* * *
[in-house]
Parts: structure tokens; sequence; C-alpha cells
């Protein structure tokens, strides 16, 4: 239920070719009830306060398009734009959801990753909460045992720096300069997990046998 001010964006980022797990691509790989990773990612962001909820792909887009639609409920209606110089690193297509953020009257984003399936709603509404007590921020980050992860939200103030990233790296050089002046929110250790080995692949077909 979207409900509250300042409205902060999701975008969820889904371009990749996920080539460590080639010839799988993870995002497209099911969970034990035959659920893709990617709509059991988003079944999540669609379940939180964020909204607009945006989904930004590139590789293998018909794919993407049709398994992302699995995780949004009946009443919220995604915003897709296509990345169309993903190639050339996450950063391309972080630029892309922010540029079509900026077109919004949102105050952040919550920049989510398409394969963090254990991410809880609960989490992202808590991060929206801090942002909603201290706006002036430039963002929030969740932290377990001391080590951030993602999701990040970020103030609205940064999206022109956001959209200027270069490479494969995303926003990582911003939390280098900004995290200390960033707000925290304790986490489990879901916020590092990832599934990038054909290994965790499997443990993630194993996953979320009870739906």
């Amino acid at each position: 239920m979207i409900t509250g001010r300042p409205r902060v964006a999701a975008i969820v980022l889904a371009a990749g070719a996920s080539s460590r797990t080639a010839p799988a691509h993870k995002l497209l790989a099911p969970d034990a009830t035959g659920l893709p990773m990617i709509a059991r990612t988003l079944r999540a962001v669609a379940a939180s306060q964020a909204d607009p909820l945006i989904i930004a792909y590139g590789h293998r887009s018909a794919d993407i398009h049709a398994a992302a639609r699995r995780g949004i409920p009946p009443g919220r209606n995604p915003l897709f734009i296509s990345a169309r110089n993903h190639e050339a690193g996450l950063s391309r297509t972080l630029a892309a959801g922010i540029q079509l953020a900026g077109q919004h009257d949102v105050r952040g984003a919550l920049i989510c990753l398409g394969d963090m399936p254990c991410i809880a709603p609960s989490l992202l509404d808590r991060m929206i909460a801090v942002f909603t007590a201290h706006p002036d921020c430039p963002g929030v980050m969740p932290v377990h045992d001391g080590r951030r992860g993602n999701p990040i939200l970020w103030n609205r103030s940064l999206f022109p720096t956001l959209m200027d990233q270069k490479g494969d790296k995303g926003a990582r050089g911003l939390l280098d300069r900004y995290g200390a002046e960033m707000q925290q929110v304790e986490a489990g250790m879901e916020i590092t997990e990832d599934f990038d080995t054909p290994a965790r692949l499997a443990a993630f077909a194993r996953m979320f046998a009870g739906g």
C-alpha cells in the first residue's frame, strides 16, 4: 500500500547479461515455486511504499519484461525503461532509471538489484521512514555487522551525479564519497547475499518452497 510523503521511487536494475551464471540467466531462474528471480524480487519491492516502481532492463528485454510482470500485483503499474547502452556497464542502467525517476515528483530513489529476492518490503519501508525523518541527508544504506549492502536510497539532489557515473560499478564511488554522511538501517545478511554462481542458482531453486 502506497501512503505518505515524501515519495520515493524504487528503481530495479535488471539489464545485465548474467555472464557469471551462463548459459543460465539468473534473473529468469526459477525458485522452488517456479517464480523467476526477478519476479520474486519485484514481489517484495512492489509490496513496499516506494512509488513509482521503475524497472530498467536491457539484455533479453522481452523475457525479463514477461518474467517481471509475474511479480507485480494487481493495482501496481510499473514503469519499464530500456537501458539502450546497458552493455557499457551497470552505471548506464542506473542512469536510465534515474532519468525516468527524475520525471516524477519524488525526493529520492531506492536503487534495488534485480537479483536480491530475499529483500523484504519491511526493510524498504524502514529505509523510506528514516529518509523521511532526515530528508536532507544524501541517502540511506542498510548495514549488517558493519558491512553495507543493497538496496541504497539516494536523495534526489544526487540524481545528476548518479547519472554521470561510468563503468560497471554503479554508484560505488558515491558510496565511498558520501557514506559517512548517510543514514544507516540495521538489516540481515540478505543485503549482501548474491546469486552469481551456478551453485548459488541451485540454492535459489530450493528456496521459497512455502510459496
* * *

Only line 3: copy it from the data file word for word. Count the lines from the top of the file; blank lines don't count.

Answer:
């Protein structure tokens, strides 16, 4: 239920070719009830306060398009734009959801990753909460045992720096300069997990046998 001010964006980022797990691509790989990773990612962001909820792909887009639609409920209606110089690193297509953020009257984003399936709603509404007590921020980050992860939200103030990233790296050089002046929110250790080995692949077909 979207409900509250300042409205902060999701975008969820889904371009990749996920080539460590080639010839799988993870995002497209099911969970034990035959659920893709990617709509059991988003079944999540669609379940939180964020909204607009945006989904930004590139590789293998018909794919993407049709398994992302699995995780949004009946009443919220995604915003897709296509990345169309993903190639050339996450950063391309972080630029892309922010540029079509900026077109919004949102105050952040919550920049989510398409394969963090254990991410809880609960989490992202808590991060929206801090942002909603201290706006002036430039963002929030969740932290377990001391080590951030993602999701990040970020103030609205940064999206022109956001959209200027270069490479494969995303926003990582911003939390280098900004995290200390960033707000925290304790986490489990879901916020590092990832599934990038054909290994965790499997443990993630194993996953979320009870739906």